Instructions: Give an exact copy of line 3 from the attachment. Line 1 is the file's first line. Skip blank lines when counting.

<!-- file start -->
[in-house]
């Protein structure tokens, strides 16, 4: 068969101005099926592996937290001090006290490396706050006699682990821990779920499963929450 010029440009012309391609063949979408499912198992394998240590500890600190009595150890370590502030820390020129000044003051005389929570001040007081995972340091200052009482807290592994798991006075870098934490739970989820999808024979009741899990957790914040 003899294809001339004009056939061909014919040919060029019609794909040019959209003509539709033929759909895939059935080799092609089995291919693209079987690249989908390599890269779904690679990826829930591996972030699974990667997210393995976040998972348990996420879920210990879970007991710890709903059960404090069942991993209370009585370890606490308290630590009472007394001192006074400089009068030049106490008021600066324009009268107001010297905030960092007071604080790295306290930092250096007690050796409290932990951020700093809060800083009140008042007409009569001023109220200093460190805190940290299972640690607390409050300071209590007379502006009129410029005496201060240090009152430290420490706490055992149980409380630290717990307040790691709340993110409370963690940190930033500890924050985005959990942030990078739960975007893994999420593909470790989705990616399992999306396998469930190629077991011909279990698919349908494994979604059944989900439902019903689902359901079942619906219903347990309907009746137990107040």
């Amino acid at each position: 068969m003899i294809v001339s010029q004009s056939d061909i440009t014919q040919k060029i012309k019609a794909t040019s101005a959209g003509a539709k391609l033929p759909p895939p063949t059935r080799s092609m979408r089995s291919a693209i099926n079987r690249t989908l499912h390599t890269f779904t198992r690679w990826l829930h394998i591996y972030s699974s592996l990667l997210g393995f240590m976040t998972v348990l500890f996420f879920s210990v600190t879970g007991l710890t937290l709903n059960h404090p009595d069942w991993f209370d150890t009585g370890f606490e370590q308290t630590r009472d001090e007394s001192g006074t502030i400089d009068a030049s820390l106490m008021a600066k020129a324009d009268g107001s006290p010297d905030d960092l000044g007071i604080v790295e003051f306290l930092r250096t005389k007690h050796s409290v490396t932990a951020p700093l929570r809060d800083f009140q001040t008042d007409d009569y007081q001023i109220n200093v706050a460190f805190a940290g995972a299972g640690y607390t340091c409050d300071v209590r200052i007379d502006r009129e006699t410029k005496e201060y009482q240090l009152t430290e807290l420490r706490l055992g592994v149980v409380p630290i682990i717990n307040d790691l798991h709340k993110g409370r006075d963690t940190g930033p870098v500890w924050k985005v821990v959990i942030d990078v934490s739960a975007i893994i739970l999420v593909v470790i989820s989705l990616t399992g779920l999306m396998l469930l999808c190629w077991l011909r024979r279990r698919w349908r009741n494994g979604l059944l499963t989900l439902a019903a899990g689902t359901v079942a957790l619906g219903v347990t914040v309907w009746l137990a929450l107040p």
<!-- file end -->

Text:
């Amino acid at each position: 068969m003899i294809v001339s010029q004009s056939d061909i440009t014919q040919k060029i012309k019609a794909t040019s101005a959209g003509a539709k391609l033929p759909p895939p063949t059935r080799s092609m979408r089995s291919a693209i099926n079987r690249t989908l499912h390599t890269f779904t198992r690679w990826l829930h394998i591996y972030s699974s592996l990667l997210g393995f240590m976040t998972v348990l500890f996420f879920s210990v600190t879970g007991l710890t937290l709903n059960h404090p009595d069942w991993f209370d150890t009585g370890f606490e370590q308290t630590r009472d001090e007394s001192g006074t502030i400089d009068a030049s820390l106490m008021a600066k020129a324009d009268g107001s006290p010297d905030d960092l000044g007071i604080v790295e003051f306290l930092r250096t005389k007690h050796s409290v490396t932990a951020p700093l929570r809060d800083f009140q001040t008042d007409d009569y007081q001023i109220n200093v706050a460190f805190a940290g995972a299972g640690y607390t340091c409050d300071v209590r200052i007379d502006r009129e006699t410029k005496e201060y009482q240090l009152t430290e807290l420490r706490l055992g592994v149980v409380p630290i682990i717990n307040d790691l798991h709340k993110g409370r006075d963690t940190g930033p870098v500890w924050k985005v821990v959990i942030d990078v934490s739960a975007i893994i739970l999420v593909v470790i989820s989705l990616t399992g779920l999306m396998l469930l999808c190629w077991l011909r024979r279990r698919w349908r009741n494994g979604l059944l499963t989900l439902a019903a899990g689902t359901v079942a957790l619906g219903v347990t914040v309907w009746l137990a929450l107040p």